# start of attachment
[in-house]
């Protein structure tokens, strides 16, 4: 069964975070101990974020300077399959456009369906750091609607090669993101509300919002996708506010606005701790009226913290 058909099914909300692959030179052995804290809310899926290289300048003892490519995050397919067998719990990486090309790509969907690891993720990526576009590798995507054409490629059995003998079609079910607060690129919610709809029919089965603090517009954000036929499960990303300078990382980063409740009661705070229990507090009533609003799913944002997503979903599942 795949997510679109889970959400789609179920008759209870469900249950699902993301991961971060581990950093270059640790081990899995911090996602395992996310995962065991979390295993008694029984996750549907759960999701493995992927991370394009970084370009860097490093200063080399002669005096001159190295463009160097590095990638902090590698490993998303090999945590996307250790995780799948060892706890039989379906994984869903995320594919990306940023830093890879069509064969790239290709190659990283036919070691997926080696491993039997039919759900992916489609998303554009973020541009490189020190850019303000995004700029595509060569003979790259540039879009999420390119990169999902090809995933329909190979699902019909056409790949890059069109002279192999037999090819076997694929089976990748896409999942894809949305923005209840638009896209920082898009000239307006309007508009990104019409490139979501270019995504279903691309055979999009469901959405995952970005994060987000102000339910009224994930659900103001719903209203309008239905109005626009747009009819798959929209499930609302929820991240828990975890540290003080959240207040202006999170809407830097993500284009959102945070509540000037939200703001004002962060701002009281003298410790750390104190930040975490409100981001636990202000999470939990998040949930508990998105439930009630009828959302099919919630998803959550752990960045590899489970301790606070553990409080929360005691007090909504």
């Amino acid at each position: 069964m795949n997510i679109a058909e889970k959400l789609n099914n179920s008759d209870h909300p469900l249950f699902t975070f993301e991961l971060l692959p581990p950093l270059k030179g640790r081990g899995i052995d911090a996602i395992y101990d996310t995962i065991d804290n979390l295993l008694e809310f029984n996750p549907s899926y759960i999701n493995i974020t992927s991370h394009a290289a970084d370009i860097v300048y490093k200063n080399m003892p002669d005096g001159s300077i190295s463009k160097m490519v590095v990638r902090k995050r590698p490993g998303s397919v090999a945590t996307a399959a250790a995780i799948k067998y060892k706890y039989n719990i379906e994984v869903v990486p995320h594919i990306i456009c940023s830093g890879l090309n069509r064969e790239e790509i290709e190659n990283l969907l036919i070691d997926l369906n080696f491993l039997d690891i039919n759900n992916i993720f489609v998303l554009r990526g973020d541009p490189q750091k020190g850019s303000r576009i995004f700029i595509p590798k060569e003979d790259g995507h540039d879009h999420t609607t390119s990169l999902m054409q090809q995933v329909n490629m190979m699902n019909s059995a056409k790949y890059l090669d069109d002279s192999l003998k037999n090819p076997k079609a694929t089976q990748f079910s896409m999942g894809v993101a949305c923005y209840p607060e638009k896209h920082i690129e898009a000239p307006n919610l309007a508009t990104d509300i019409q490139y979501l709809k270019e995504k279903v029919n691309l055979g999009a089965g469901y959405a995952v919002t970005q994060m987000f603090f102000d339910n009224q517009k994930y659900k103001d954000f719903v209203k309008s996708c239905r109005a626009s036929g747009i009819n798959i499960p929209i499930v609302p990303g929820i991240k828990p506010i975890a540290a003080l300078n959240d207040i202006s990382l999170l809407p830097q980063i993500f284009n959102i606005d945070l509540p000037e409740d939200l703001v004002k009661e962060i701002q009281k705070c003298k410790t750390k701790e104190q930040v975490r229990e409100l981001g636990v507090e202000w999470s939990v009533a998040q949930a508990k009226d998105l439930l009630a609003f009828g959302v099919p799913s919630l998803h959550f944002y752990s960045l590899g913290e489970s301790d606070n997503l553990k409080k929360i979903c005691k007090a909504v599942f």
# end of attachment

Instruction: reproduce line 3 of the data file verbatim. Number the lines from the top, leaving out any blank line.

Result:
């Amino acid at each position: 069964m795949n997510i679109a058909e889970k959400l789609n099914n179920s008759d209870h909300p469900l249950f699902t975070f993301e991961l971060l692959p581990p950093l270059k030179g640790r081990g899995i052995d911090a996602i395992y101990d996310t995962i065991d804290n979390l295993l008694e809310f029984n996750p549907s899926y759960i999701n493995i974020t992927s991370h394009a290289a970084d370009i860097v300048y490093k200063n080399m003892p002669d005096g001159s300077i190295s463009k160097m490519v590095v990638r902090k995050r590698p490993g998303s397919v090999a945590t996307a399959a250790a995780i799948k067998y060892k706890y039989n719990i379906e994984v869903v990486p995320h594919i990306i456009c940023s830093g890879l090309n069509r064969e790239e790509i290709e190659n990283l969907l036919i070691d997926l369906n080696f491993l039997d690891i039919n759900n992916i993720f489609v998303l554009r990526g973020d541009p490189q750091k020190g850019s303000r576009i995004f700029i595509p590798k060569e003979d790259g995507h540039d879009h999420t609607t390119s990169l999902m054409q090809q995933v329909n490629m190979m699902n019909s059995a056409k790949y890059l090669d069109d002279s192999l003998k037999n090819p076997k079609a694929t089976q990748f079910s896409m999942g894809v993101a949305c923005y209840p607060e638009k896209h920082i690129e898009a000239p307006n919610l309007a508009t990104d509300i019409q490139y979501l709809k270019e995504k279903v029919n691309l055979g999009a089965g469901y959405a995952v919002t970005q994060m987000f603090f102000d339910n009224q517009k994930y659900k103001d954000f719903v209203k309008s996708c239905r109005a626009s036929g747009i009819n798959i499960p929209i499930v609302p990303g929820i991240k828990p506010i975890a540290a003080l300078n959240d207040i202006s990382l999170l809407p830097q980063i993500f284009n959102i606005d945070l509540p000037e409740d939200l703001v004002k009661e962060i701002q009281k705070c003298k410790t750390k701790e104190q930040v975490r229990e409100l981001g636990v507090e202000w999470s939990v009533a998040q949930a508990k009226d998105l439930l009630a609003f009828g959302v099919p799913s919630l998803h959550f944002y752990s960045l590899g913290e489970s301790d606070n997503l553990k409080k929360i979903c005691k007090a909504v599942f």